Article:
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Unformatted text preview: AEB 2014 Course Syllabus University of Florida Food and Resource Economics Department AEB 2014 – Economic Issues, Food, and You Fall 2006 3 Credit Hours; Section: 6049 Tuesday 3:00pm – 5:00pm (Periods 8 and 9) Thursday 4:05pm – 5:00pm (Period 9) Classroom: Turlington 2349 (http://virtualtour.ufl.edu/campus_sites/turlington.htm) (Class Website will be announced soon!) Instructor : Carlos Pitta Office : G129 McCarty B Phone: 392-1826 ext. 424 Office Hours : Fri: 10:40am – 12:50am (Periods 4 and 5, plus an open-door policy if you find me at my office!) E-mail : [email protected] OR [email protected] Course Purpose : This course emphasizes the role of agriculture and economics. The how's and why's of their influence on food prices and the world food situation, the environment, natural resources and government policy; and economic issues, including inflation and money (Catalog description of AEB 2014). That being said, we can add that the purpose of this course is to introduce you to the broad discipline of agricultural and applied economics. Basic underlying principles of agricultural economics are found in pure economics; yet what sets AEB 2014 apart from traditional principles of economics courses is that it combines both Microeconomics and Macroeconomics in a one- semester format. AEB 2014 is structured around three thematic parts: 1) An Introduction to the way economists think; 2) A section on Microeconomic Analysis that emphasizes economic decision making of the consumer, the study of markets, agriculture, environmental and natural resource issues, international trade, and the impact of governmental policy; and 3) A section on Macroeconomic Analysis that deals with the workings of the economy as a whole and emphasizes the roles of the monetary authorities and fiscal policy Audience : This is a beginning course in agricultural and applied economics. It presumes no knowledge of either economics or agriculture. For students contemplating a major in agricultural and applied economics, this course represents the ideal spot to acquire a broad perspective in your tentative field. For students majoring in some other discipline, this course is a good place to acquire some insight into the economic view of agriculture, as well as the economic way of thinking. For students who are uncertain about their major, this course represents an opportunity to see what agricultural economists study and how they look at the world. This course is not appropriate for students who have had more than two courses in agricultural and applied economics or economics.who have had more than two courses in agricultural and applied economics or economics....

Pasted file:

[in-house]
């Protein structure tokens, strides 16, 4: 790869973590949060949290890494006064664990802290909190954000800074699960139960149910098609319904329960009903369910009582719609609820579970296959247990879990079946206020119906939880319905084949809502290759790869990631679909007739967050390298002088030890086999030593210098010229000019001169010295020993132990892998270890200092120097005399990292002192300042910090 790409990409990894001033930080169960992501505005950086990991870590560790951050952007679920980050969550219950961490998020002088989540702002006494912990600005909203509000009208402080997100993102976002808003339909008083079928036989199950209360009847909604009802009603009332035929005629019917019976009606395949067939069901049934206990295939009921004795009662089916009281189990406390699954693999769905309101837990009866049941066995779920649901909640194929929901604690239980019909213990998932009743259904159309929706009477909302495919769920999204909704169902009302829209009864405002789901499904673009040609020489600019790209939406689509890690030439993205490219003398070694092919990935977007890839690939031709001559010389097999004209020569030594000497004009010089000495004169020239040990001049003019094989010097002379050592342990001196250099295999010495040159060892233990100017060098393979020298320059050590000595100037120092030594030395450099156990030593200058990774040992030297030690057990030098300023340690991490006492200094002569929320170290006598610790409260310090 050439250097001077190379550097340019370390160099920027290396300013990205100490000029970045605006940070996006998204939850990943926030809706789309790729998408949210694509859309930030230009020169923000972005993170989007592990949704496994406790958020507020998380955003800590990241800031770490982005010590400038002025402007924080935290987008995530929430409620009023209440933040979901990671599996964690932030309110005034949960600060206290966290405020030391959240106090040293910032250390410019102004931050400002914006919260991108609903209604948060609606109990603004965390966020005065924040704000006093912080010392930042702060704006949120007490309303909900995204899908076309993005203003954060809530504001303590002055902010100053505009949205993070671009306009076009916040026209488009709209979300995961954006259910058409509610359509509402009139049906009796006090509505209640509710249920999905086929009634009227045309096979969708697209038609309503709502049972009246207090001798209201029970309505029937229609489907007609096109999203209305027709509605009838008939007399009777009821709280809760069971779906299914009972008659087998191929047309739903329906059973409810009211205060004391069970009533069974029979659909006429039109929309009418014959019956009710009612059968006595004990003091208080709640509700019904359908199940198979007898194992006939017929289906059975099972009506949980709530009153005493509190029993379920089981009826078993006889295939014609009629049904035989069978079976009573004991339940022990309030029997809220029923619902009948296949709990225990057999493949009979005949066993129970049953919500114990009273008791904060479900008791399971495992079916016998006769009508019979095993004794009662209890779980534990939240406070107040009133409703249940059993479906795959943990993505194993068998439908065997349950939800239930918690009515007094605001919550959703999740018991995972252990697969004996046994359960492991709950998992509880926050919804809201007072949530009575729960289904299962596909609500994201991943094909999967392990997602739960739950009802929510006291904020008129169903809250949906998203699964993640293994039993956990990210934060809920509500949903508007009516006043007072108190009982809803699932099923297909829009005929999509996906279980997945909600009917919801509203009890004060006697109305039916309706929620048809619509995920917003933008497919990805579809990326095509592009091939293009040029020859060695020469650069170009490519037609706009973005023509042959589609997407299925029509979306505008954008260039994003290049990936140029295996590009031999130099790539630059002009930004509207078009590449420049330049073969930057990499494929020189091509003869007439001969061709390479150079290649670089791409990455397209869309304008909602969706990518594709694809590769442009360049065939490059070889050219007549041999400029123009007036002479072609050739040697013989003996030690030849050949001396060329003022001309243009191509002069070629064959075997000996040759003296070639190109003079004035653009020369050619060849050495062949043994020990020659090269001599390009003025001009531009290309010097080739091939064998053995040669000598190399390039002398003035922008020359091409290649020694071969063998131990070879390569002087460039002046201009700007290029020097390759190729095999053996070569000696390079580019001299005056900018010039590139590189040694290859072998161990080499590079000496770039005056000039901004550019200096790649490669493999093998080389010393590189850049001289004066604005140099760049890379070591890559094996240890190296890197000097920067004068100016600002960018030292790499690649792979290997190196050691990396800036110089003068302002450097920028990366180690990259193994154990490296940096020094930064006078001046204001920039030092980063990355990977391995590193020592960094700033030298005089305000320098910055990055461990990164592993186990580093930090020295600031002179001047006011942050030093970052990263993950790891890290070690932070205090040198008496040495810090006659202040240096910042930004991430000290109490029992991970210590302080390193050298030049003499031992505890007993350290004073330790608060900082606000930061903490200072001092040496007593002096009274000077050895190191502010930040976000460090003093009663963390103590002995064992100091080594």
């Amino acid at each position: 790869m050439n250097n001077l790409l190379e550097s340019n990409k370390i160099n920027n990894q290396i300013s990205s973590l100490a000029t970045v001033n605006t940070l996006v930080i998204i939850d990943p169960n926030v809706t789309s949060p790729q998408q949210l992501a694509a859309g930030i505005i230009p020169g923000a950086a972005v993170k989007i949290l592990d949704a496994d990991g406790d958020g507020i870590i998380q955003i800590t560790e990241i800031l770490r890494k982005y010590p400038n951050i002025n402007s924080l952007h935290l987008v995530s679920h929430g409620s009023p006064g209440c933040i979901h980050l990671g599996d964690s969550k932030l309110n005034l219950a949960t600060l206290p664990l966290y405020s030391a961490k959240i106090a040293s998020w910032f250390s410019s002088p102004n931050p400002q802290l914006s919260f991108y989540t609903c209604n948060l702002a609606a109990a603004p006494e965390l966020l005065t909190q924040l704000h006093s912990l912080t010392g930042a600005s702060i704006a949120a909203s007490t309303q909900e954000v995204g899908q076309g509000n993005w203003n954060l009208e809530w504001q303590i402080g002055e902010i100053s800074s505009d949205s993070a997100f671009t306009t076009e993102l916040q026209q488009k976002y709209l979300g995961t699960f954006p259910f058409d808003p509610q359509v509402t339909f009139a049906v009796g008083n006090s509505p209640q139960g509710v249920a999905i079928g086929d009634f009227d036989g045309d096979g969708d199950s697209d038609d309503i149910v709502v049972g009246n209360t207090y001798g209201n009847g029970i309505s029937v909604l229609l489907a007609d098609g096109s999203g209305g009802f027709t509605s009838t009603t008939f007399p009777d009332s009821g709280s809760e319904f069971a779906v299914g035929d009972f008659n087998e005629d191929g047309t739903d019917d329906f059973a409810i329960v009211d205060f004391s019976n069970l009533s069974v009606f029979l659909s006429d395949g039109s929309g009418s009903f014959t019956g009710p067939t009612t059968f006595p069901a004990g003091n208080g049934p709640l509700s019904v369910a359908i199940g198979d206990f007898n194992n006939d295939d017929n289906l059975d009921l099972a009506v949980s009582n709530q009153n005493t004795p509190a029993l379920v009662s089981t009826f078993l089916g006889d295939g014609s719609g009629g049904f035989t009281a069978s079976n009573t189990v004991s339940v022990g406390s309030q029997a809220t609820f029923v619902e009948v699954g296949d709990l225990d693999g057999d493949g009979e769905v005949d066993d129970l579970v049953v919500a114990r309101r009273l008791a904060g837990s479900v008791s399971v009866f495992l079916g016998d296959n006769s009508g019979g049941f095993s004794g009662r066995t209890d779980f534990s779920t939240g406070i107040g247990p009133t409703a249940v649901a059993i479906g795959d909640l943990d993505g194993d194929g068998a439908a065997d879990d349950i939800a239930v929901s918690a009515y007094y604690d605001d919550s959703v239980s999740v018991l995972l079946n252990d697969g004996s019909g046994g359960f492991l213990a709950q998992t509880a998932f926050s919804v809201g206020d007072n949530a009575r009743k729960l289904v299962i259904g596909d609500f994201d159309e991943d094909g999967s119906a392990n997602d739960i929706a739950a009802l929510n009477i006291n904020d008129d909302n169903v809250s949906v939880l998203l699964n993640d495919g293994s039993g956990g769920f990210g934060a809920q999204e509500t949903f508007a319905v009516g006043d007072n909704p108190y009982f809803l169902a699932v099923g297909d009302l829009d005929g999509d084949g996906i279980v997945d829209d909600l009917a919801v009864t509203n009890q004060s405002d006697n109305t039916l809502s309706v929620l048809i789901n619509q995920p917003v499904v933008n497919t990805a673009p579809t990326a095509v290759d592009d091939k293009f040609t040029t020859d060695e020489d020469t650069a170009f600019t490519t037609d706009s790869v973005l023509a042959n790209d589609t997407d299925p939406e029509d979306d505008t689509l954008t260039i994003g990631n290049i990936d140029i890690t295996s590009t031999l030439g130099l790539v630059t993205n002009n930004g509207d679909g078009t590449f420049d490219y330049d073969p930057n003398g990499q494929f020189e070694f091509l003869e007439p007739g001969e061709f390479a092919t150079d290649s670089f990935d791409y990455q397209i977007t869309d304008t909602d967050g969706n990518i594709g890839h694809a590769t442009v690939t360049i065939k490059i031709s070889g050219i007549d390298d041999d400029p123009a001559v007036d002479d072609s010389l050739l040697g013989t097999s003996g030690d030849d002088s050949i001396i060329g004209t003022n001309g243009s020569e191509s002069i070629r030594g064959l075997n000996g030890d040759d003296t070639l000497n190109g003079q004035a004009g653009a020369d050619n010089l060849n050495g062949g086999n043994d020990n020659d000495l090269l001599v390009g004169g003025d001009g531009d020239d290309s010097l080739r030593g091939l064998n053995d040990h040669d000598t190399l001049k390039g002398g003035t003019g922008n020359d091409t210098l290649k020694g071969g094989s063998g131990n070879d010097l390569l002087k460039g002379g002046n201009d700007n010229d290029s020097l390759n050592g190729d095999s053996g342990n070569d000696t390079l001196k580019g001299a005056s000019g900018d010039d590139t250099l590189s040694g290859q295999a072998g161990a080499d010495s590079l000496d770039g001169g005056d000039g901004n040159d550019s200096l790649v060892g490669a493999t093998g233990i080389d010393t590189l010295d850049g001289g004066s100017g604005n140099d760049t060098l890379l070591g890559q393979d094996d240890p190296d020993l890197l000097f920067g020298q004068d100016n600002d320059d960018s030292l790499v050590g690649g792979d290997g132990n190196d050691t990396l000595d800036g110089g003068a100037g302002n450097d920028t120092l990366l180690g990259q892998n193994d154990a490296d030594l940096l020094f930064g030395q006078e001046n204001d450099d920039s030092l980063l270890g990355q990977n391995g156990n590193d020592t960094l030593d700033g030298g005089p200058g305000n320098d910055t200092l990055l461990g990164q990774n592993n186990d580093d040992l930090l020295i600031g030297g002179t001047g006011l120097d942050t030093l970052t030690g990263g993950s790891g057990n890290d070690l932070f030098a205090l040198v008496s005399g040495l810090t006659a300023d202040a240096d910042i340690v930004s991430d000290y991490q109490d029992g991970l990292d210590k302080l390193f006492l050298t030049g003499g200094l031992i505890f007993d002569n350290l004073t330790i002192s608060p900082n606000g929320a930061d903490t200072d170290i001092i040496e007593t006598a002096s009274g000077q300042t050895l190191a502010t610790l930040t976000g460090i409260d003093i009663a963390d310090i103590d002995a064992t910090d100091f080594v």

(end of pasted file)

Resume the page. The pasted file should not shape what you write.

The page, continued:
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- Spring '08